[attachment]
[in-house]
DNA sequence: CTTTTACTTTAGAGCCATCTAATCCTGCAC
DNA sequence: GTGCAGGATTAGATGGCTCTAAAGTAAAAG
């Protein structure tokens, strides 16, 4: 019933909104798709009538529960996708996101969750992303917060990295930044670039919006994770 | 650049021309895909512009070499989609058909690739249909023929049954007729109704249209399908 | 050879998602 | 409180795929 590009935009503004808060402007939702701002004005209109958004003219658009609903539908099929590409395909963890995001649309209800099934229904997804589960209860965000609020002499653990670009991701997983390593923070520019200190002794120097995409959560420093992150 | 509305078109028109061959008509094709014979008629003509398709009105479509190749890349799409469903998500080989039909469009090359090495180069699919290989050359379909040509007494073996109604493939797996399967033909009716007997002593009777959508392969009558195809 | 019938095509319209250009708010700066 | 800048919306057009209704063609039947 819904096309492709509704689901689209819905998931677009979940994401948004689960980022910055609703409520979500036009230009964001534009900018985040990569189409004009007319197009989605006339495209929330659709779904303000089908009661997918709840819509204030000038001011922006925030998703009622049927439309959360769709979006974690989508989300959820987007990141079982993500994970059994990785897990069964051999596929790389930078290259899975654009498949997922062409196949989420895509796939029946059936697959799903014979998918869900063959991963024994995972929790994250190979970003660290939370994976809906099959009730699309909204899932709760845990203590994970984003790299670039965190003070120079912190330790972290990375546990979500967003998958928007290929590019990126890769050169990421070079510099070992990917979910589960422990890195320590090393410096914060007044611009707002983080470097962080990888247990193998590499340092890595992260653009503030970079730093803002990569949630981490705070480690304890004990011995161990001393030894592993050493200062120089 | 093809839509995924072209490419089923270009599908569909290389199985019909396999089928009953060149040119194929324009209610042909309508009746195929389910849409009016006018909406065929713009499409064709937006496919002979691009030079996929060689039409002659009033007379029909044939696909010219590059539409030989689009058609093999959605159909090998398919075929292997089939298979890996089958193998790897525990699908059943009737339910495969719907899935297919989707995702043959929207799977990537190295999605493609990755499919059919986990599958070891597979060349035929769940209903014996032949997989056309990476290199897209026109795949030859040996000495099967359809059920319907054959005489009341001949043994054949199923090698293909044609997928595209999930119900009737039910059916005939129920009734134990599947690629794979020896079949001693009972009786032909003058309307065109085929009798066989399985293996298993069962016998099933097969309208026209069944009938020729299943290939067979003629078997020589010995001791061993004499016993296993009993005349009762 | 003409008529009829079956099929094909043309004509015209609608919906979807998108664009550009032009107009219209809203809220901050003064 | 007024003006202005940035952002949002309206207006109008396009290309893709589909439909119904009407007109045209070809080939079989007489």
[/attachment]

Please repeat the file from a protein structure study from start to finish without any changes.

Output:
[in-house]
DNA sequence: CTTTTACTTTAGAGCCATCTAATCCTGCAC
DNA sequence: GTGCAGGATTAGATGGCTCTAAAGTAAAAG
């Protein structure tokens, strides 16, 4: 019933909104798709009538529960996708996101969750992303917060990295930044670039919006994770 | 650049021309895909512009070499989609058909690739249909023929049954007729109704249209399908 | 050879998602 | 409180795929 590009935009503004808060402007939702701002004005209109958004003219658009609903539908099929590409395909963890995001649309209800099934229904997804589960209860965000609020002499653990670009991701997983390593923070520019200190002794120097995409959560420093992150 | 509305078109028109061959008509094709014979008629003509398709009105479509190749890349799409469903998500080989039909469009090359090495180069699919290989050359379909040509007494073996109604493939797996399967033909009716007997002593009777959508392969009558195809 | 019938095509319209250009708010700066 | 800048919306057009209704063609039947 819904096309492709509704689901689209819905998931677009979940994401948004689960980022910055609703409520979500036009230009964001534009900018985040990569189409004009007319197009989605006339495209929330659709779904303000089908009661997918709840819509204030000038001011922006925030998703009622049927439309959360769709979006974690989508989300959820987007990141079982993500994970059994990785897990069964051999596929790389930078290259899975654009498949997922062409196949989420895509796939029946059936697959799903014979998918869900063959991963024994995972929790994250190979970003660290939370994976809906099959009730699309909204899932709760845990203590994970984003790299670039965190003070120079912190330790972290990375546990979500967003998958928007290929590019990126890769050169990421070079510099070992990917979910589960422990890195320590090393410096914060007044611009707002983080470097962080990888247990193998590499340092890595992260653009503030970079730093803002990569949630981490705070480690304890004990011995161990001393030894592993050493200062120089 | 093809839509995924072209490419089923270009599908569909290389199985019909396999089928009953060149040119194929324009209610042909309508009746195929389910849409009016006018909406065929713009499409064709937006496919002979691009030079996929060689039409002659009033007379029909044939696909010219590059539409030989689009058609093999959605159909090998398919075929292997089939298979890996089958193998790897525990699908059943009737339910495969719907899935297919989707995702043959929207799977990537190295999605493609990755499919059919986990599958070891597979060349035929769940209903014996032949997989056309990476290199897209026109795949030859040996000495099967359809059920319907054959005489009341001949043994054949199923090698293909044609997928595209999930119900009737039910059916005939129920009734134990599947690629794979020896079949001693009972009786032909003058309307065109085929009798066989399985293996298993069962016998099933097969309208026209069944009938020729299943290939067979003629078997020589010995001791061993004499016993296993009993005349009762 | 003409008529009829079956099929094909043309004509015209609608919906979807998108664009550009032009107009219209809203809220901050003064 | 007024003006202005940035952002949002309206207006109008396009290309893709589909439909119904009407007109045209070809080939079989007489």